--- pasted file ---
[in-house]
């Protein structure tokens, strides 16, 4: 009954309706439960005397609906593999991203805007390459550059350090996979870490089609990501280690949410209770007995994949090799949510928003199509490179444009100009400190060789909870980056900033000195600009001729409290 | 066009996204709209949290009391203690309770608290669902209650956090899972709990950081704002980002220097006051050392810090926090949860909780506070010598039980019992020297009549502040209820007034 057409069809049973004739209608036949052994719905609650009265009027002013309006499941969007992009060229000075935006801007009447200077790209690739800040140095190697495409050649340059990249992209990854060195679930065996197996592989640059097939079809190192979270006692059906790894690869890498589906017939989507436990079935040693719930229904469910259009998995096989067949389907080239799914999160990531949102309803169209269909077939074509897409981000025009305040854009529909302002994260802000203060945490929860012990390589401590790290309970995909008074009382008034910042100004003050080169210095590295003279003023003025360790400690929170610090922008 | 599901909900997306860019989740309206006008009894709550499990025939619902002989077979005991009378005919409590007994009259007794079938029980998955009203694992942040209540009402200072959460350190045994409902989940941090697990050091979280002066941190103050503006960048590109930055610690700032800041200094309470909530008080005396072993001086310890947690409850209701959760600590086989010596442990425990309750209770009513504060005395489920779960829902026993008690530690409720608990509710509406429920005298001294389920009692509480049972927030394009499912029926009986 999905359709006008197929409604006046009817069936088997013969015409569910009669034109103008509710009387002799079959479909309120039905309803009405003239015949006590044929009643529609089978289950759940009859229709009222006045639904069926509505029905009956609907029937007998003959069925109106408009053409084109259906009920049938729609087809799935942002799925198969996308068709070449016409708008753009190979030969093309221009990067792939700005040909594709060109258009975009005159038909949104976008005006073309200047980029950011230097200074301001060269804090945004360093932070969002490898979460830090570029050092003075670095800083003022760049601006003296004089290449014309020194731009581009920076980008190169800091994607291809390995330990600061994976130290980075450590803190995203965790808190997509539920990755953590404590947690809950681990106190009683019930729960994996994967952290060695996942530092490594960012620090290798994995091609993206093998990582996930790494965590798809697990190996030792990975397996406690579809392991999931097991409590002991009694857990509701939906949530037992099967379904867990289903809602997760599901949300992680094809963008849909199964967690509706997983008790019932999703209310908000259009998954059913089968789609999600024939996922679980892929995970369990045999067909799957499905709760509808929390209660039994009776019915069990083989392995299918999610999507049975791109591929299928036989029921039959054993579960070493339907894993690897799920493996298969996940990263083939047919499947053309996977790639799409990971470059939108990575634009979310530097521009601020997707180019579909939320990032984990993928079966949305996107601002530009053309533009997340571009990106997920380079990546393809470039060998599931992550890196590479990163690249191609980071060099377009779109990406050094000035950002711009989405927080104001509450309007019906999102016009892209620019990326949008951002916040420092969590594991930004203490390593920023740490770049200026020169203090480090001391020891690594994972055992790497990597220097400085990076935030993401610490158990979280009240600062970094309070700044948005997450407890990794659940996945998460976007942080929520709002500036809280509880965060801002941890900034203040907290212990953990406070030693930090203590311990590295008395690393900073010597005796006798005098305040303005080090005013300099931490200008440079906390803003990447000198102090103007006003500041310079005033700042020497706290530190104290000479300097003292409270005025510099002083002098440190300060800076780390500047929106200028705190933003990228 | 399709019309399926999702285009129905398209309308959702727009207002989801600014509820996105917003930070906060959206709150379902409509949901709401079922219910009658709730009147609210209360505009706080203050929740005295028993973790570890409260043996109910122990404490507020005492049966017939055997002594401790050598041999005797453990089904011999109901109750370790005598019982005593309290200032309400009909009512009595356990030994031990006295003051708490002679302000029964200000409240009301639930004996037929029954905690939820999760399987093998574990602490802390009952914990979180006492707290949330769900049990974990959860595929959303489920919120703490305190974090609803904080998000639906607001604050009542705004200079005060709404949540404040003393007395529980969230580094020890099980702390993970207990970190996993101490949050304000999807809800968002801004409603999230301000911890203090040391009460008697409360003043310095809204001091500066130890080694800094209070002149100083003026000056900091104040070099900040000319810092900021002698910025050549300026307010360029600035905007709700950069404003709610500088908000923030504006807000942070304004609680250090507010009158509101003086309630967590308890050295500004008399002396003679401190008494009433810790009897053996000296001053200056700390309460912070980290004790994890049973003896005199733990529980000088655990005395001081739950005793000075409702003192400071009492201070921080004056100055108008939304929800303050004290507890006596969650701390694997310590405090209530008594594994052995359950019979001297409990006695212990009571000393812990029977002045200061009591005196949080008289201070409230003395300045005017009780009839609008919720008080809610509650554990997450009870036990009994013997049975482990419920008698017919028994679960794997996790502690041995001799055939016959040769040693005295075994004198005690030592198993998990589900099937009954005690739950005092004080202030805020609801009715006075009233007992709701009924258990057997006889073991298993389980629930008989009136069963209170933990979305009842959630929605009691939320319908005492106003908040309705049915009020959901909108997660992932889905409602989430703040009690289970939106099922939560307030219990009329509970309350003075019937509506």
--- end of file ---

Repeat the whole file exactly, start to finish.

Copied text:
[in-house]
């Protein structure tokens, strides 16, 4: 009954309706439960005397609906593999991203805007390459550059350090996979870490089609990501280690949410209770007995994949090799949510928003199509490179444009100009400190060789909870980056900033000195600009001729409290 | 066009996204709209949290009391203690309770608290669902209650956090899972709990950081704002980002220097006051050392810090926090949860909780506070010598039980019992020297009549502040209820007034 057409069809049973004739209608036949052994719905609650009265009027002013309006499941969007992009060229000075935006801007009447200077790209690739800040140095190697495409050649340059990249992209990854060195679930065996197996592989640059097939079809190192979270006692059906790894690869890498589906017939989507436990079935040693719930229904469910259009998995096989067949389907080239799914999160990531949102309803169209269909077939074509897409981000025009305040854009529909302002994260802000203060945490929860012990390589401590790290309970995909008074009382008034910042100004003050080169210095590295003279003023003025360790400690929170610090922008 | 599901909900997306860019989740309206006008009894709550499990025939619902002989077979005991009378005919409590007994009259007794079938029980998955009203694992942040209540009402200072959460350190045994409902989940941090697990050091979280002066941190103050503006960048590109930055610690700032800041200094309470909530008080005396072993001086310890947690409850209701959760600590086989010596442990425990309750209770009513504060005395489920779960829902026993008690530690409720608990509710509406429920005298001294389920009692509480049972927030394009499912029926009986 999905359709006008197929409604006046009817069936088997013969015409569910009669034109103008509710009387002799079959479909309120039905309803009405003239015949006590044929009643529609089978289950759940009859229709009222006045639904069926509505029905009956609907029937007998003959069925109106408009053409084109259906009920049938729609087809799935942002799925198969996308068709070449016409708008753009190979030969093309221009990067792939700005040909594709060109258009975009005159038909949104976008005006073309200047980029950011230097200074301001060269804090945004360093932070969002490898979460830090570029050092003075670095800083003022760049601006003296004089290449014309020194731009581009920076980008190169800091994607291809390995330990600061994976130290980075450590803190995203965790808190997509539920990755953590404590947690809950681990106190009683019930729960994996994967952290060695996942530092490594960012620090290798994995091609993206093998990582996930790494965590798809697990190996030792990975397996406690579809392991999931097991409590002991009694857990509701939906949530037992099967379904867990289903809602997760599901949300992680094809963008849909199964967690509706997983008790019932999703209310908000259009998954059913089968789609999600024939996922679980892929995970369990045999067909799957499905709760509808929390209660039994009776019915069990083989392995299918999610999507049975791109591929299928036989029921039959054993579960070493339907894993690897799920493996298969996940990263083939047919499947053309996977790639799409990971470059939108990575634009979310530097521009601020997707180019579909939320990032984990993928079966949305996107601002530009053309533009997340571009990106997920380079990546393809470039060998599931992550890196590479990163690249191609980071060099377009779109990406050094000035950002711009989405927080104001509450309007019906999102016009892209620019990326949008951002916040420092969590594991930004203490390593920023740490770049200026020169203090480090001391020891690594994972055992790497990597220097400085990076935030993401610490158990979280009240600062970094309070700044948005997450407890990794659940996945998460976007942080929520709002500036809280509880965060801002941890900034203040907290212990953990406070030693930090203590311990590295008395690393900073010597005796006798005098305040303005080090005013300099931490200008440079906390803003990447000198102090103007006003500041310079005033700042020497706290530190104290000479300097003292409270005025510099002083002098440190300060800076780390500047929106200028705190933003990228 | 399709019309399926999702285009129905398209309308959702727009207002989801600014509820996105917003930070906060959206709150379902409509949901709401079922219910009658709730009147609210209360505009706080203050929740005295028993973790570890409260043996109910122990404490507020005492049966017939055997002594401790050598041999005797453990089904011999109901109750370790005598019982005593309290200032309400009909009512009595356990030994031990006295003051708490002679302000029964200000409240009301639930004996037929029954905690939820999760399987093998574990602490802390009952914990979180006492707290949330769900049990974990959860595929959303489920919120703490305190974090609803904080998000639906607001604050009542705004200079005060709404949540404040003393007395529980969230580094020890099980702390993970207990970190996993101490949050304000999807809800968002801004409603999230301000911890203090040391009460008697409360003043310095809204001091500066130890080694800094209070002149100083003026000056900091104040070099900040000319810092900021002698910025050549300026307010360029600035905007709700950069404003709610500088908000923030504006807000942070304004609680250090507010009158509101003086309630967590308890050295500004008399002396003679401190008494009433810790009897053996000296001053200056700390309460912070980290004790994890049973003896005199733990529980000088655990005395001081739950005793000075409702003192400071009492201070921080004056100055108008939304929800303050004290507890006596969650701390694997310590405090209530008594594994052995359950019979001297409990006695212990009571000393812990029977002045200061009591005196949080008289201070409230003395300045005017009780009839609008919720008080809610509650554990997450009870036990009994013997049975482990419920008698017919028994679960794997996790502690041995001799055939016959040769040693005295075994004198005690030592198993998990589900099937009954005690739950005092004080202030805020609801009715006075009233007992709701009924258990057997006889073991298993389980629930008989009136069963209170933990979305009842959630929605009691939320319908005492106003908040309705049915009020959901909108997660992932889905409602989430703040009690289970939106099922939560307030219990009329509970309350003075019937509506």